## Thursday, September 26, 2013

### more dance drawings

dance of the earth and sky xii (own work, 2013, 21 x 30 cm, click on the image for an enlargement)

dance of the earth and sky vi (own work, 1990, 33 x 48 cm, click on the image for an enlargement)

dance of the earth and sky iii (own work, 1989, 23 x 32 cm, click on the image for an enlargement)

saturday night dancing i (own work, 2003, 21 x 30 cm, click on the image for an enlargement)

dancing with the animals (own work, 2008, 10 x 15 cm, click on the image for an enlargement)

strange dance (own work, 2008, 10 x 15 cm, click on the image for an enlargement)

dancing with nymphs (own work, 2004, 21 x 30 cm, click on the image for an enlargement)

### she sends her flamingos (finishing not so old work 2)

(when i get depressed) she sends her flamingos (own work, 2008-2013, 21 x 30 cm, click on the image for an enlargement)

i have a fair number of unfinished drawings awaiting their turn for another attempt by me to bring them to a suitable conclusion. they lie around my studio in various places, and i look at them from time to time. there is no rhyme or reason to which one will grab my eye, at a certain point in time. but perhaps there is one pattern: some themes need time to settle. this differs from theme to theme.

as i have been writing about this here on this blog: at least one big challenge left for me is to explore human relations, and la condition humaine. as i grow older i find i'm even more disenchanted with superficial esthetics. poignancy, relevancy to real life, i'm looking for those.

one serious question is whether to cater to the general public's taste... i do not wish to create images just for myself, but if one wishes for poignancy, relevancy and non-superficiality, then it is a fair guess that the general public's taste will need time to catch up. at least as much time as i do, when creating the works. or perhaps of course my art is all rubbish :-)

just so you know where i'm coming from...

## Thursday, September 19, 2013

### finishing (not so old) work

grief and comfort (own work, 2012-2013, 34 x 50 cm, click on the image for an enlargement)

sometimes, a work takes more stages before it is finished than i expected. this is mostly the case when i'm really experimenting with style. one inner debate which almost always takes place is simplicity vs. subtility/sophistication. and a very related question: how much imperfection is called for in this work?

so after starting this drawing in the beginning of 2012, i thought it finished at the end of last year. but i always study finished works for some time in my studio, before storing them, and its imperfections kept consistently nagging at me. i know that imperfection has its own quality and necessity, but when it keeps nagging me i usually feel that i have to improve on the work. i this case i chose to work more on detail, colour and expression. effectively this changed the entire drawing. the three pictures of details below should show you the expressivity of hands, faces and last but certainly not least: the expressivity of abstract elements.

hands in grief and comfort, detail i (click on the image for an enlargement)

faces in grief and comfort, detail ii (click on the image for an enlargement)

abstract elements in grief and comfort, detail iii (click on the image for an enlargement)

## Wednesday, September 18, 2013

### finishing/restoring old work: pre-academy days

gambler (own work, 1982-2013, 64 x 91 cm, click on the image for an enlargement)

the original painting the gambler in the city' (see below) was made in 1982, when i was still in high school. i had just returned from a one-year exchange program in minnetonka, minnesota (1981-1982). before starting in minnetonka high school i had already decided that i wanted to become an artist. therefore i took all sorts of classes that weren't available in my dutch high school (vwo science), like oil painting, lettering and calligraphy, photography, film. since the classroom for oil painting was open all day, i spent about two hours a day in there, for a year, taught by my wonderful teacher richard cunningham. he, being impressed with my work and dedication, pushed me to apply for an art academy grant in the united states, but i wished to go home.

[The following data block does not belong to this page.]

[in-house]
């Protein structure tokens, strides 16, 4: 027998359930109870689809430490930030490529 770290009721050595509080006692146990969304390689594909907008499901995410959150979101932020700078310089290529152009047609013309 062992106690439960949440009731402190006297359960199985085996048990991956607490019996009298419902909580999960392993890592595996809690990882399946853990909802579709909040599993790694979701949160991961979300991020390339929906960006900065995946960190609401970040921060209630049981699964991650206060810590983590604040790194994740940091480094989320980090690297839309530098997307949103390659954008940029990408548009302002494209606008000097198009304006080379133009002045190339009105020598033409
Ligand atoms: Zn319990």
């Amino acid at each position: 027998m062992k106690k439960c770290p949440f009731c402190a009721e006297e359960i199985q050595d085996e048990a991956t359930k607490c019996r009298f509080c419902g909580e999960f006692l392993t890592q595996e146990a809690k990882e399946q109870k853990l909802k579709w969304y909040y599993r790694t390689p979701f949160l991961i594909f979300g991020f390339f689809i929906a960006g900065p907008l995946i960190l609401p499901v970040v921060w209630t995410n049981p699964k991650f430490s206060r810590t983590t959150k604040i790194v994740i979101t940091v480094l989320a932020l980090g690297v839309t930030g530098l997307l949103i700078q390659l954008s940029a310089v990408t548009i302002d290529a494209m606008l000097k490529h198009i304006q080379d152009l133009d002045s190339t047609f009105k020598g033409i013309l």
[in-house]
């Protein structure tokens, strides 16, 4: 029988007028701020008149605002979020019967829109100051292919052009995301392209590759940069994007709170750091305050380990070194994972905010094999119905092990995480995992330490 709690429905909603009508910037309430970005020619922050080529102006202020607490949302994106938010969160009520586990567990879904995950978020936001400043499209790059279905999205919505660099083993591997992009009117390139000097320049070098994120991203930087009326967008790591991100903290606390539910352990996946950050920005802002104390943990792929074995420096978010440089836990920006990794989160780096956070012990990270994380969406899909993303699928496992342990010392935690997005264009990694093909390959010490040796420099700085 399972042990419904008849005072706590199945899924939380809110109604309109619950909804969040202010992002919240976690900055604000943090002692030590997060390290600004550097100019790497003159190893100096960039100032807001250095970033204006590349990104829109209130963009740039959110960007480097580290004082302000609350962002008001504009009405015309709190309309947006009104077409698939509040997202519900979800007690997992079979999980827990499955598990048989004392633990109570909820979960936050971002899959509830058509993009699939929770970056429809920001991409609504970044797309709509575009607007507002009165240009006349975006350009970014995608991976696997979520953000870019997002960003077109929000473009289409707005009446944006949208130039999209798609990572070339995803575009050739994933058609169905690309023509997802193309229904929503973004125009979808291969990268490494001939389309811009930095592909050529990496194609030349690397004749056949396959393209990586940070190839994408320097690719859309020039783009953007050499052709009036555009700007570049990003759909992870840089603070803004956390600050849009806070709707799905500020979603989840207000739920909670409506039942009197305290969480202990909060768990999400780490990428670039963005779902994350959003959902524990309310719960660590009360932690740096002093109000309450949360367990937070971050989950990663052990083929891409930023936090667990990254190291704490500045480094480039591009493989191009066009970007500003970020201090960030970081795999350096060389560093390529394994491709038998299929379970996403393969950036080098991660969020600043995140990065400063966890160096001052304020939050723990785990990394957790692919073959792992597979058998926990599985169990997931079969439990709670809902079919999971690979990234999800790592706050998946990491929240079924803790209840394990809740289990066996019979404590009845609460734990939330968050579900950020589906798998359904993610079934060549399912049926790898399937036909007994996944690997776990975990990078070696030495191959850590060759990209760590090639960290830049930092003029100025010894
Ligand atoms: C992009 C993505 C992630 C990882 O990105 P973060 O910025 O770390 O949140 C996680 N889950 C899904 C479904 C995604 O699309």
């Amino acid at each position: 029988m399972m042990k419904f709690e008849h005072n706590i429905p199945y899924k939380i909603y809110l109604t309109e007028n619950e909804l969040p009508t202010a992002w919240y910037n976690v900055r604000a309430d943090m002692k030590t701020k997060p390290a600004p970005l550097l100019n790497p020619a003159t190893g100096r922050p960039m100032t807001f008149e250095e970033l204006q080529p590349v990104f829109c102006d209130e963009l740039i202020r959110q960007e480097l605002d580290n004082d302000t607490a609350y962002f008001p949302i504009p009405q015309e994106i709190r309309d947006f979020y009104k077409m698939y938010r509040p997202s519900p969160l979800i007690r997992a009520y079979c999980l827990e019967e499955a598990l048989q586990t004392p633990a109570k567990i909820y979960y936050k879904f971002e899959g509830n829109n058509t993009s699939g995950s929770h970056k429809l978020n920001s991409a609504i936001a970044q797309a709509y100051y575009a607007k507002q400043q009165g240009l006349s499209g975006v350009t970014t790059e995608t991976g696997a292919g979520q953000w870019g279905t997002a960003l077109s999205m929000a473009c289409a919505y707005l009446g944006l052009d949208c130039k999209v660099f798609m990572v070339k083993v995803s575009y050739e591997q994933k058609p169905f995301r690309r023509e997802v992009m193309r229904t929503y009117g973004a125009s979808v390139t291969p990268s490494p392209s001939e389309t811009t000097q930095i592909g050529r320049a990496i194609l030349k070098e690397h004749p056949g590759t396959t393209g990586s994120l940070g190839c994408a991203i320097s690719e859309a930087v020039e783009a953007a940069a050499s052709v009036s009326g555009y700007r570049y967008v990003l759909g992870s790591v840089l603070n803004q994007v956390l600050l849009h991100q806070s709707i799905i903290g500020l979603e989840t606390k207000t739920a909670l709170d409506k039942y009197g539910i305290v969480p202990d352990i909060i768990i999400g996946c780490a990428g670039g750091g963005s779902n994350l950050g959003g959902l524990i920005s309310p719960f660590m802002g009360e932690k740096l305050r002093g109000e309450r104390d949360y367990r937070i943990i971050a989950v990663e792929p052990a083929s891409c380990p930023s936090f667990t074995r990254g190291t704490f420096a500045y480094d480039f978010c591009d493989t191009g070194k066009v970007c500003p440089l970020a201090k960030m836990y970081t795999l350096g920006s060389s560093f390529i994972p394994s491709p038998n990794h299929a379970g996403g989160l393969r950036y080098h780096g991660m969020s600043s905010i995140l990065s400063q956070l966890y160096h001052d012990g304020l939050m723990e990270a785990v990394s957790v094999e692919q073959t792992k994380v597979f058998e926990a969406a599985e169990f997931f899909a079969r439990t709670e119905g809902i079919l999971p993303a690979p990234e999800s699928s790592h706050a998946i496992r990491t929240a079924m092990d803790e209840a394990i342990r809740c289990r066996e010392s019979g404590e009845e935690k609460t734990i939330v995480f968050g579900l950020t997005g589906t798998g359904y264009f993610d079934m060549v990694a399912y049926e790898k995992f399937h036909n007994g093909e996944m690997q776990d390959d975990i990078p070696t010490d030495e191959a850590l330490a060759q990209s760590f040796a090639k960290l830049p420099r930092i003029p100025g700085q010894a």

at home in the netherlands i didn't have a studio, and nowhere the necessary finances to use oil paint. i just was drawing all day and making sculptures, and then i decided to use cheaper outdoor paint for painting. in the painting you can see that i was already then fascinated by ways of depicting faces in a non-standard manner. picasso was a great inspiration for me, although i never became a real cubist.

but i was never really satisfied with the painting, the left-hand side was unconvincing and the colours weren't really what i wanted. however, for being 17, i was still happy with having painted such a face at all, and to develop my skills in any way possible. then a dear friend of mine took a liking to the painting, and for more than 25 years it stood or hung somewhere in his apartment. this was largely a boon, since some other works from that period have been lost over time, but the downside was that i never got around to really finishing it. a few years ago he returned it, saying he had lost his enchantment, partly due to its state of deterioration. this was not hard to understand. the painting had lost its lustre, the paint had faded and accumulated dirt/dust, and in my eyes it never was a very good painting to begin with, except for the face.

the gambler in the city (own work (now lost due to reworking), 1982, 64 x 91 cm, click on the image for an enlargement).

so i told my friend: i will restore the painting, but it will become very different. i will restore the lustre, but i also have to improve everything, from composition to colour etc., yet at the same time i want to retain its basic quality, if possible.' for the past 3 years i have been slowly working on a remake, the finished result which you see above. i found it hard to retain the buildings, their integration was already a problem when i started the painting. so i decided to simplify, and portray a gambler amidst another major addiction: alcohol.